Contending For The Faith

September 17, 2009

Why Christians Should Not Read (or Watch) Harry Potter

Filed under: Christian lifestyle — Lynda O @ 3:45 pm

This post comes after my recent discovery that a seemingly upright Christian family at church (homeschool with 8 children, the father a church deacon) seems more interested in the world’s entertainment than in pursuing a more godly Christian life and walk.  Now to the particulars:  the father has taken off three weeks of vacation in one block, and just staying around the house–not to complete any “honey-do” list, or any other perhaps worthwhile endeavors, but with this as his stated top goal: to read all 7 of the Harry Potter books.  Another couple at church, friends of theirs who I also had thought more highly of, are also really into the Harry Potter books and movies.  They point out that the author is really gifted, and the books are entertaining; I was rather physically tired at the time, waiting to go home, and so did not pursue the matter further as to why they think such books are okay reading–though they would probably give the common excuse:  it’s just entertainment.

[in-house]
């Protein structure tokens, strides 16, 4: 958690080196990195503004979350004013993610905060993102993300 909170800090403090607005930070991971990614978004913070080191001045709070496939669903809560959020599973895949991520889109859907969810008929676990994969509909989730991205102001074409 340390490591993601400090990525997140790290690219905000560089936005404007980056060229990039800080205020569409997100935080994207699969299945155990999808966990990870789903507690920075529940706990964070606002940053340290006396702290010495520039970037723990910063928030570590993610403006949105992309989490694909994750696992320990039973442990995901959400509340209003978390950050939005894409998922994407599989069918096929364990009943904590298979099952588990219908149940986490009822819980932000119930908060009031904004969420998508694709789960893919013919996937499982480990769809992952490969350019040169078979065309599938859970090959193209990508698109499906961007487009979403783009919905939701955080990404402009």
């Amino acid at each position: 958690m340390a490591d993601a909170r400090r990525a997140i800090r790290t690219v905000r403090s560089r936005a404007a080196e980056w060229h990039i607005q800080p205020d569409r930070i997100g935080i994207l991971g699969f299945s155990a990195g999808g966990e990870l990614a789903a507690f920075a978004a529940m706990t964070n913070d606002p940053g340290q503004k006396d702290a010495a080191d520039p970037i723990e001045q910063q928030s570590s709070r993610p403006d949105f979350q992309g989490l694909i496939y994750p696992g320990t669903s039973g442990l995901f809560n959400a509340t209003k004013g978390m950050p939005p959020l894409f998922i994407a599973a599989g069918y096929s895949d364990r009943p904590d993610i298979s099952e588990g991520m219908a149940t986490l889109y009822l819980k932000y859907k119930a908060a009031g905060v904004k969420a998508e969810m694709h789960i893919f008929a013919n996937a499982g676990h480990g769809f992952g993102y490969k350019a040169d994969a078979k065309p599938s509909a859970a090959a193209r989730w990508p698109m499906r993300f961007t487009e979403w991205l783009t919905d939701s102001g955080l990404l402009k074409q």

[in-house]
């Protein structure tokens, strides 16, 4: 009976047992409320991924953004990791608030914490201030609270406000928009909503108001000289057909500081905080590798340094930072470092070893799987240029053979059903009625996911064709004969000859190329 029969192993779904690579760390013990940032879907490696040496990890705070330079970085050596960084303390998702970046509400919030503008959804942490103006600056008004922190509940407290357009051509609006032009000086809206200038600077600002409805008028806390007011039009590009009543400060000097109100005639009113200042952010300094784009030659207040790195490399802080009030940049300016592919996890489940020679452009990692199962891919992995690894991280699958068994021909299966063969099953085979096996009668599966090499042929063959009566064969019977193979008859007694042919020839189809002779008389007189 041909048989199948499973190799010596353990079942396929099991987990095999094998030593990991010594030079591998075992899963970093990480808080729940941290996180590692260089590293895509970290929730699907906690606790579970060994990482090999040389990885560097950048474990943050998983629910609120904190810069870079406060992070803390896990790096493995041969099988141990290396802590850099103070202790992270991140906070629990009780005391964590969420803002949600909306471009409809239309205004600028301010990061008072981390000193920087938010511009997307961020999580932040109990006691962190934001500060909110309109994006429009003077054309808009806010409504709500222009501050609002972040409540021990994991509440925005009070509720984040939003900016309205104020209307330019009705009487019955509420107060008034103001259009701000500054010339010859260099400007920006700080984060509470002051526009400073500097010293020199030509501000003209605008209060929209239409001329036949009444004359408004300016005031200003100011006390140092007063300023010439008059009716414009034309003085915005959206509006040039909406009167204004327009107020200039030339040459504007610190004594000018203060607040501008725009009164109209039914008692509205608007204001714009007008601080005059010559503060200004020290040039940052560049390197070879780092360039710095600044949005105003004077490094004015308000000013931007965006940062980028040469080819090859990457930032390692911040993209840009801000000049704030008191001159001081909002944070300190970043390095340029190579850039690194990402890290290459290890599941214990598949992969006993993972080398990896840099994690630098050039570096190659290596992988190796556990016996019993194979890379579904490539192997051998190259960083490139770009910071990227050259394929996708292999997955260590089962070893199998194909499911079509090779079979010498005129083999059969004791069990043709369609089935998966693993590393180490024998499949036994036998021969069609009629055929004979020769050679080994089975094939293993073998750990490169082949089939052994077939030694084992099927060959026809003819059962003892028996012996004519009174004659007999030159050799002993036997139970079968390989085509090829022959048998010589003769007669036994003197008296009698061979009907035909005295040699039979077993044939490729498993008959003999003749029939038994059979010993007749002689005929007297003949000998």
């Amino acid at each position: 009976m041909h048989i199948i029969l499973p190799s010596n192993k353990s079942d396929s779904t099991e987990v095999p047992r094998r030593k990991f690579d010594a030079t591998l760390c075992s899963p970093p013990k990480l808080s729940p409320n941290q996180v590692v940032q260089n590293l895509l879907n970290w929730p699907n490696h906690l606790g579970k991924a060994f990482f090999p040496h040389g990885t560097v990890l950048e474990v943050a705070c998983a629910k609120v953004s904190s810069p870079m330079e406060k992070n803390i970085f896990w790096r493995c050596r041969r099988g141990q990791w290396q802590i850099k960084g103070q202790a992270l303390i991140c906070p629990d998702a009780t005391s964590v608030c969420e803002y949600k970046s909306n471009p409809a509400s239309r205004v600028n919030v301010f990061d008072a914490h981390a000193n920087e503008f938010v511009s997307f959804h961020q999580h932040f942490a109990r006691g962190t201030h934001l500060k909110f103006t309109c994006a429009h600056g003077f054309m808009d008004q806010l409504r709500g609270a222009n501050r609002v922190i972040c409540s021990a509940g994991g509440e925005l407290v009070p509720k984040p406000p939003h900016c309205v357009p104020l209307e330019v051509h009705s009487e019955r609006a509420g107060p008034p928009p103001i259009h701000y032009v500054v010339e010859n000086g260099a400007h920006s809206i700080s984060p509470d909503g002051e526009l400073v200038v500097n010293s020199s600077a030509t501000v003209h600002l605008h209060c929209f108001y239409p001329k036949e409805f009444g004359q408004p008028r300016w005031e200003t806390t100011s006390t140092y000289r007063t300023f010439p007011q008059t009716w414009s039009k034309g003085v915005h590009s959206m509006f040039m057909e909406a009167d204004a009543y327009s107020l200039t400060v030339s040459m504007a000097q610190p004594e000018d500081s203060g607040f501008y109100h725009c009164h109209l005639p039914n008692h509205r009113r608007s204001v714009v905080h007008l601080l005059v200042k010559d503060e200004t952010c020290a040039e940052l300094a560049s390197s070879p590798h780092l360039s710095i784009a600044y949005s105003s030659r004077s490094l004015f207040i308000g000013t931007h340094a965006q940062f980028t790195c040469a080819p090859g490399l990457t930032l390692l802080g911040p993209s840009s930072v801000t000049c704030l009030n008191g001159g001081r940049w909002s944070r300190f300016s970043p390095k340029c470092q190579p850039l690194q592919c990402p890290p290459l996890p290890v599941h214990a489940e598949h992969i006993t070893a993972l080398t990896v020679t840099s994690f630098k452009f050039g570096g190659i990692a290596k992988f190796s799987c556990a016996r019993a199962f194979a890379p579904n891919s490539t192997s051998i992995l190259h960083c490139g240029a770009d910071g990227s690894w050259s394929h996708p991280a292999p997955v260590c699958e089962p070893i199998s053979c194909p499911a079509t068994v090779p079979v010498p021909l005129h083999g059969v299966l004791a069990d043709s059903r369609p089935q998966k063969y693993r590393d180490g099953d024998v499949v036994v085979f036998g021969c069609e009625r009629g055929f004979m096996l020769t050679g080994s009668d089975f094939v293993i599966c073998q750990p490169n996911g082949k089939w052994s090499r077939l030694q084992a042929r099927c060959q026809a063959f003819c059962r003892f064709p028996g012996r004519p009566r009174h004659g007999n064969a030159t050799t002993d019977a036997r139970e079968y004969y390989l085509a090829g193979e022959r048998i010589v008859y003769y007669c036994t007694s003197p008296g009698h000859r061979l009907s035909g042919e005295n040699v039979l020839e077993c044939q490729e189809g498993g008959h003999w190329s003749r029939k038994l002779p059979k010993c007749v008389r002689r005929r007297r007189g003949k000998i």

To me such choices clearly reflect an attitude and worldview of indifference, a lifestyle of a believer caught up in the trappings of this world.  So here are a few questions and thoughts concerning this interest in Harry Potter.

Is it wise to read something which advocates witchcraft and the occult?  Or to read stories that lack traditional morality, stories which ridicule traditional Christian adults, stories that portray and promote the idea of children who actively rebel against adult authority figures?  Is that the way to treat God, to openly break His clear commandments concerning idolatry and occultism?

I can hear the objections now.  “It’s just entertainment.”  Or, it’s a matter of conscience, one of those areas related to the stronger and weaker brothers, like alcohol, or eating meat sacrificed to idols.  If it doesn’t bother you and you don’t see anything wrong, enjoy it.  At a very basic level, such responses remind me of the “Dad’s Brownies” story, in which a dad responds to his three teenagers who really want to see a popular PG-13 rated movie.  They can go to the movie if they’ll eat his brownies, which have a “special ingredient” of a little dog poop added to them.